Wes Hildreth; Robert L.C.ristiansen; James R.O.Neil, 1984: Catastrophic isotopic modification of rhyolitic magma at times of caldera subsidence, Yellowstone Plateau volcanic field. Journal of Geophysical Research 89(B10): 8339-8369

Rosenberg, R.; Harris, R.N.; Hurwitz, S.; Fulton, P.M.; Davis, M.G.; Werner, C.A., 2009: Quantifying heat flow from a restless caldera; shallow measurement from a vapor dominated area of the Yellowstone Plateau volcanic field. Eos, Transactions, American Geophysical Union 90.52, Suppl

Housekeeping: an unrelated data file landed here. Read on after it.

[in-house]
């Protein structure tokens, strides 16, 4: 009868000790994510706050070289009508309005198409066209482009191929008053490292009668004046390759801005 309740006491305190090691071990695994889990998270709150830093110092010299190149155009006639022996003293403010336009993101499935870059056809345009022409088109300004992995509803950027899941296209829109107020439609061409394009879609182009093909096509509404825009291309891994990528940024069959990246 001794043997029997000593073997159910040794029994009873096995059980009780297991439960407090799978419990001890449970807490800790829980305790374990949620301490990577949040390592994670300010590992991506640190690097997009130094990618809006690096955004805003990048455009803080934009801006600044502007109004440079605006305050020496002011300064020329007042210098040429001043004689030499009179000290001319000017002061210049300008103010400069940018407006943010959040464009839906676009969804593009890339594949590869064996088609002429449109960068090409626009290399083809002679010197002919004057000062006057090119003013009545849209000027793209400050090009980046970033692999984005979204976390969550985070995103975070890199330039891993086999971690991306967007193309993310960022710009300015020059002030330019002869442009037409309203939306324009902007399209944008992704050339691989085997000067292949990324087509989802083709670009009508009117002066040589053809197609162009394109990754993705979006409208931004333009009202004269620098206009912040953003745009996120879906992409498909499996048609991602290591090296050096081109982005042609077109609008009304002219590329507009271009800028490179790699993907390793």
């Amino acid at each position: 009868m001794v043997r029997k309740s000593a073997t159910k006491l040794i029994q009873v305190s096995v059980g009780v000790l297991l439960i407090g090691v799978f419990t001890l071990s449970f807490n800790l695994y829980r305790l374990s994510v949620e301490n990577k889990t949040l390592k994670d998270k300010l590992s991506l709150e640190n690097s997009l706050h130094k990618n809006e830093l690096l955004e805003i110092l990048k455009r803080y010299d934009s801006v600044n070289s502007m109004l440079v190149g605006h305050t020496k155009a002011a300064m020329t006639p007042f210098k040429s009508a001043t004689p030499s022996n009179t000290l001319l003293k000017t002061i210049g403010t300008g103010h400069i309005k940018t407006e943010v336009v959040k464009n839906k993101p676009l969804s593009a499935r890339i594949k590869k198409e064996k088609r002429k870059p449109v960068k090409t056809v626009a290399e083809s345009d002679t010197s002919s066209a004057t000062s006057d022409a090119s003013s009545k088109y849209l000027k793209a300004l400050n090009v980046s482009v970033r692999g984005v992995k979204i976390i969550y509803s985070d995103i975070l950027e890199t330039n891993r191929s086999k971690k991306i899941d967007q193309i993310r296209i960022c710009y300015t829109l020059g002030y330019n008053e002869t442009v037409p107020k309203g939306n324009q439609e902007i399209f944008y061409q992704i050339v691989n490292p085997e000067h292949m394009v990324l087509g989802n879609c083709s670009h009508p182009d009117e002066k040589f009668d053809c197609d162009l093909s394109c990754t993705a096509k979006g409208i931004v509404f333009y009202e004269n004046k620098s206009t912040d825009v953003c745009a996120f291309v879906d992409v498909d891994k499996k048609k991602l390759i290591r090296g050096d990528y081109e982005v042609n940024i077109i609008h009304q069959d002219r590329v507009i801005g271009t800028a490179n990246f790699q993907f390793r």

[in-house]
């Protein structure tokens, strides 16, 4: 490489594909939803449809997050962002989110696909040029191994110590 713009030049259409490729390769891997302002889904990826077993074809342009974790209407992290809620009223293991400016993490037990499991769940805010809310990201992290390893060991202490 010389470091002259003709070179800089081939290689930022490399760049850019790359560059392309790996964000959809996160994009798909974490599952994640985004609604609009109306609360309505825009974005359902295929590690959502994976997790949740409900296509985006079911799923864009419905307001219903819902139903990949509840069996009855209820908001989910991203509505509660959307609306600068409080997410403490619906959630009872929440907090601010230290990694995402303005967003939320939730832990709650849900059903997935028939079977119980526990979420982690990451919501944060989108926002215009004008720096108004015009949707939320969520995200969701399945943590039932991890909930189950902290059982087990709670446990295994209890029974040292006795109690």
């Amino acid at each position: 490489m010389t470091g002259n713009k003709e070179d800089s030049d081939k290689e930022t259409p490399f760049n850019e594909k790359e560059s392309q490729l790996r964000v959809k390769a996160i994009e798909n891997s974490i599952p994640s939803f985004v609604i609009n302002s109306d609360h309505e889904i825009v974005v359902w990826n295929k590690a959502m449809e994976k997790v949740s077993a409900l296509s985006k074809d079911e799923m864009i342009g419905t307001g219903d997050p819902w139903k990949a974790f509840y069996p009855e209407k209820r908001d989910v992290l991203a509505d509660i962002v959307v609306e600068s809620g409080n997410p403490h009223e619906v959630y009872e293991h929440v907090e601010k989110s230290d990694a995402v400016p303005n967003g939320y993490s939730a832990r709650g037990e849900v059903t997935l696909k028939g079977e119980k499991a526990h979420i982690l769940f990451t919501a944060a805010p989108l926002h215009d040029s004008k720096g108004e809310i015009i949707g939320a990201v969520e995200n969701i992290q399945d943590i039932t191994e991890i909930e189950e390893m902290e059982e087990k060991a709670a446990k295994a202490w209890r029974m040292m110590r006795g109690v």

Koch, R.D.; Ramsey, D.W.; Christiansen, R.L., 2011: Database for the Quaternary and Pliocene Yellowstone Plateau volcanic field of Wyoming, Idaho, and Montana. U. S. Geological Survey Data Series

Christiansen Robert L., 1973: Rhyolitic Ash Flows Of The Yellowstone Plateau Volcanic Field; Wyoming, Idaho, Montana; And Generation Of The Rhyolite-Basalt Association. Quaternary, caldera complex, granitic magma, independent generation of rhyolite and basalt.

Morgan L.A.; Doherty D.J.; Bonnichsen Bill, 1989: Evolution of the Kilgore Caldera; a model for caldera formation on the Snake River plain-Yellowstone Plateau volcanic province. Bulletin - New Mexico Bureau of Mines and Mineral Resources 131: 195